3. Filing Obligation

The China SCCs shall be filed with the provincial CAC for recordation within 10 working days upon their execution. At the same time, a PI protection impact assessment report shall be submitted as part of the recordation documents. Nevertheless, whether or not the recordation is filed with the provincial CAC will not affect the validity of the China SCCs executed between the parties.

In the case of the EU SCCs, they can be used by Data Exporters, without the need to obtain a prior authorization (for the data transfer or the clauses used) from a data protection authority.[5]

4. Onward Transfers of PI

Under the China SCCs, PI can only be further transferred to third parties by the Overseas Recipient if the following requirements are all well met:

1) There are true commercial needs for the PI’s onward transfers;

2) The PI subjects have been duly informed;

3) Where the processing of PI is based on individual consent, the individual’s separate consent should be obtained;

4) The third parties have been obligated by a contract offering an adequate level of PI protection as the China SCCs;

5) The prior consent of the PI Handler should be secured; and

6) The PI processing activities of the third parties should be supervised.

 

5. No Alteration

 

Except for the optional choices left to the parties under the specific clauses, such as the choices for the place of arbitration, the China SCCs shall be accepted as a whole when being incorporated by the parties as part of their agreement who could only decide supplementary terms of their agreement, provided that those supplemented terms are not conflicting with the China SCCs.

While under the EU SCCs, if the parties change the text of the SCCs themselves (i.e. beyond choosing the relevant modules and/or options and filling in square brackets and annexes), the modified clauses may no longer be used as a basis for data transfers to third countries, unless they are approved by a national data protection authority as “ad hoc clauses” (pursuant to Article 46(3)(a) of the GDPR).[6]

 

Conclusion

 

With specific PI protection safeguards to ensure that PI are adequately protected when transferring outside of China, the China SCCs could be well utilized as a convenient tool for cross-border PI transfers, if the PI Handler, i.e., the Data Exporter, is not falling within the four prescribed categories where the use of the China SCCs would not be an option.

Given the significance and timeline (only three months left) for mandatory adoption of the China SCCs, if not already done so, businesses with data flows in and outside of China are advised to immediately take actions to 1) obtain a proper English translation of the China SCCs from a trustworthy source; 2) comprehend the China SCCs and understand their differences with the EU SCCs; 3) determine whether any existing technical and organizational practices will be impacted; 4) find out whether the important business partners in China belong to the four prescribed categories and whether they understand the application rules of the China SCCs; and 5) review, re-negotiate, draft, and update agreements, protocols, policies and procedures where and if necessary.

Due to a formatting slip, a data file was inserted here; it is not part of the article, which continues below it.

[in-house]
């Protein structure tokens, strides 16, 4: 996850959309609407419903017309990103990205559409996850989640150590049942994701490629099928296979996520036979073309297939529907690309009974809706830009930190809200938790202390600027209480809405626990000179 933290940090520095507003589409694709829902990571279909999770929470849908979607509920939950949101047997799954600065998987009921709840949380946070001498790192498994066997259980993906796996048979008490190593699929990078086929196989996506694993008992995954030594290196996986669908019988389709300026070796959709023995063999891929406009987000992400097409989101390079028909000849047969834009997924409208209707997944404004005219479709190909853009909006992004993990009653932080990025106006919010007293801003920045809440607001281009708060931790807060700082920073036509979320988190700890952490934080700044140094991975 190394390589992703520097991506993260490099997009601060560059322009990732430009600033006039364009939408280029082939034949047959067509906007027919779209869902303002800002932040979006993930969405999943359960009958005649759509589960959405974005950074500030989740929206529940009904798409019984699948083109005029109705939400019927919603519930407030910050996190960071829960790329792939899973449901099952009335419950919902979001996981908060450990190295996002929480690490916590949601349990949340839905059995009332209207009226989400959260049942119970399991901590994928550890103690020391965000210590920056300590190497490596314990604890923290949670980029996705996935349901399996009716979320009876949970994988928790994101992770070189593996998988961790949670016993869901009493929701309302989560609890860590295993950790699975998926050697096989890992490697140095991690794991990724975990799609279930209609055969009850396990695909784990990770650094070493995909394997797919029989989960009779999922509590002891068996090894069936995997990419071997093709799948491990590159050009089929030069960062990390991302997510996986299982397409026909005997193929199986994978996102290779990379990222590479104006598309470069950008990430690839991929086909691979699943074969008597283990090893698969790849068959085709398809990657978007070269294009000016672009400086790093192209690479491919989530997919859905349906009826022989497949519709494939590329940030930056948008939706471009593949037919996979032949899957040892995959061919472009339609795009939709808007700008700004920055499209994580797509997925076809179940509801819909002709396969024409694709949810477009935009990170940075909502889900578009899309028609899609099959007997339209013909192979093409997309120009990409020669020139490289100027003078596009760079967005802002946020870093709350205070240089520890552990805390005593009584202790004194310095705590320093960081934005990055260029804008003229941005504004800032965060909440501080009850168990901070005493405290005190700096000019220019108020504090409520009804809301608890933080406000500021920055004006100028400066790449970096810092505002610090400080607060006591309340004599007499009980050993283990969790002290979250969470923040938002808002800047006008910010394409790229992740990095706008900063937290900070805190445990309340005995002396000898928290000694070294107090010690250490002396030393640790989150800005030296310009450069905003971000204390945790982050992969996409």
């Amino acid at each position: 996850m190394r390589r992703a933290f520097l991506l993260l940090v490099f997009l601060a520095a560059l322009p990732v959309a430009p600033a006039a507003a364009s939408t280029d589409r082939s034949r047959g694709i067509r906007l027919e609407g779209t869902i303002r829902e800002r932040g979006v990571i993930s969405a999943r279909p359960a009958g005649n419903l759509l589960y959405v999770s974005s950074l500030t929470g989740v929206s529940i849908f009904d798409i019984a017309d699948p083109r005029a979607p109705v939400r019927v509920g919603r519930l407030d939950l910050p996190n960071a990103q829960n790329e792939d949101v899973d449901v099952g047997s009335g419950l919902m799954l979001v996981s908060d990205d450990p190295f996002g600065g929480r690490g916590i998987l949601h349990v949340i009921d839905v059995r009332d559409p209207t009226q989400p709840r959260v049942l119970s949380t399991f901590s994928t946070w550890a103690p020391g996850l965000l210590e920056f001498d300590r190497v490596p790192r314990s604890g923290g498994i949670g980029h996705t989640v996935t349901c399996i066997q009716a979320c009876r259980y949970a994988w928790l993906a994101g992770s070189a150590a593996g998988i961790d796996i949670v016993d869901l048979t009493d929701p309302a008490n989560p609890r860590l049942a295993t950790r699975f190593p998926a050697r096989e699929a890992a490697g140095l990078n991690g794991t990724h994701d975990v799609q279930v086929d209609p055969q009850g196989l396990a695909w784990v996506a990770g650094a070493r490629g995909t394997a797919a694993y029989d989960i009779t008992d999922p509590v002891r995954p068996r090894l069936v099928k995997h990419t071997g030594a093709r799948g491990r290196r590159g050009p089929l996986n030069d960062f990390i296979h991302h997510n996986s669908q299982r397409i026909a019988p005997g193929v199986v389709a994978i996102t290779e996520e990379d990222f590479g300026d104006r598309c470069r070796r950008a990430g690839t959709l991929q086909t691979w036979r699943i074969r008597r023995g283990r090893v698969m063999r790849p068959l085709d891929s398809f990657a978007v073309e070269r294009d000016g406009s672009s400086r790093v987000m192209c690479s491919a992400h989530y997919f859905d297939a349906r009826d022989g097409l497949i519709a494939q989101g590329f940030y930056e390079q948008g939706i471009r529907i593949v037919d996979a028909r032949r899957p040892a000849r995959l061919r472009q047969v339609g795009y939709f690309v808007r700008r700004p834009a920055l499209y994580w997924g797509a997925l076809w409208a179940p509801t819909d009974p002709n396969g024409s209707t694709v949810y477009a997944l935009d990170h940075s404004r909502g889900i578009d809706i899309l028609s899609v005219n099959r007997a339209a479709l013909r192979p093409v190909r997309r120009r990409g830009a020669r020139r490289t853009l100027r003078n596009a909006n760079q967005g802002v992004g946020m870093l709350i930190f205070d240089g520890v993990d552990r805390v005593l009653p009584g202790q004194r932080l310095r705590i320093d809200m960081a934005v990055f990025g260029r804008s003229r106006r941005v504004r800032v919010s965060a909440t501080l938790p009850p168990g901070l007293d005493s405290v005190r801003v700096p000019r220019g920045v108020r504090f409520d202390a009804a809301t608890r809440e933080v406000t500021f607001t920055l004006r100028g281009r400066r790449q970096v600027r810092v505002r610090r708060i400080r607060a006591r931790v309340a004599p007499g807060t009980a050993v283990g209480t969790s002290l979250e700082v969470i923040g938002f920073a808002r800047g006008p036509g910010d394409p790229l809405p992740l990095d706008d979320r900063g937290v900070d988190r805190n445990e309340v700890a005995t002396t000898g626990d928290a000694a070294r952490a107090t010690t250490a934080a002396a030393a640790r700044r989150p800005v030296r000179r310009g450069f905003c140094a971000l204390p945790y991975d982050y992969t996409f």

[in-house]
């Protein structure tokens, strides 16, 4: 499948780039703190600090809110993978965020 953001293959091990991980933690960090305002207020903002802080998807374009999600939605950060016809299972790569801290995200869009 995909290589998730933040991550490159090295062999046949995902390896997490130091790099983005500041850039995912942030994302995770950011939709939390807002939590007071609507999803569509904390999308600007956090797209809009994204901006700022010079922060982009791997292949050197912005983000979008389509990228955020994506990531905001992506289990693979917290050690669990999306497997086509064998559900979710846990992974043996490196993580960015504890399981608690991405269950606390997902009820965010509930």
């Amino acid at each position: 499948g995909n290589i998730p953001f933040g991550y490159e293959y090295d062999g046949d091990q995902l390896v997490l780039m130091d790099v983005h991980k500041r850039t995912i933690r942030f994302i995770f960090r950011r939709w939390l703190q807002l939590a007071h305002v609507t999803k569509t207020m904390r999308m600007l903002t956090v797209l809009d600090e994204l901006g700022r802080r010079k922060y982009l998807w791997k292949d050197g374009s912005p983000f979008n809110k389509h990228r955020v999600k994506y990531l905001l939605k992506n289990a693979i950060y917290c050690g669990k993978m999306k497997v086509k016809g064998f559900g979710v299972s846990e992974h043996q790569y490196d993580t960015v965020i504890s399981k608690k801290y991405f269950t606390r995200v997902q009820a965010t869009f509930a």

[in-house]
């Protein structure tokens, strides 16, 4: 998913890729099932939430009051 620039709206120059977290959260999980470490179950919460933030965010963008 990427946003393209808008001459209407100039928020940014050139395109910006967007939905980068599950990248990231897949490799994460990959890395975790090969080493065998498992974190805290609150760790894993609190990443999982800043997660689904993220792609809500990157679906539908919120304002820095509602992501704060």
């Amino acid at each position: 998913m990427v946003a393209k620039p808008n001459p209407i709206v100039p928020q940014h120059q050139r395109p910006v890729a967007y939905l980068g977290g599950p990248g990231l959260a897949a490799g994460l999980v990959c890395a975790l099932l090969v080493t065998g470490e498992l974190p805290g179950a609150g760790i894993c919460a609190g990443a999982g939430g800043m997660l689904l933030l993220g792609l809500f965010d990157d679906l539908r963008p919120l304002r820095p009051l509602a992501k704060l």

[1]PI Handlers determine the purpose and means of processing of PI and operate in a way similar to “data controllers” under other privacy and data protection laws (e.g., the European Union’s General Data Protection Regulation (2016/679) (“GDPR”).

[2] On November 1st, 2021, China’s first comprehensive data privacy law, the Personal Information Protection Law of the People’s Republic of China (the “PIPL”), has become effective. The PIPL basically requires that the operators of websites, mobile phone applications or any other technologies doing data collection and processing should obtain consent from users or have other legitimate basis in order to collect/process the users’ PI.

[3] Critical information infrastructure operators or entities processing a certain threshold amount of PI, will be required store PI domestically. If it is necessary for they to transfer such PI overseas, the data processor must pass a security assessment administered by CAC. “Critical information infrastructure” (normally referred to as “CII”) means any of network facilities and information systems in important industries and fields—such as public communication and information services, energy, transportation, water conservancy, finance, public services, e-government, and science, technology and industry for national defense.

[4]See https://commission.europa.eu/law/law-topic/data-protection/international-dimension-data-protection/new-standard-contractual-clauses-questions-and-answers-overview_en.

[5] Ibid.

[6] Ibid.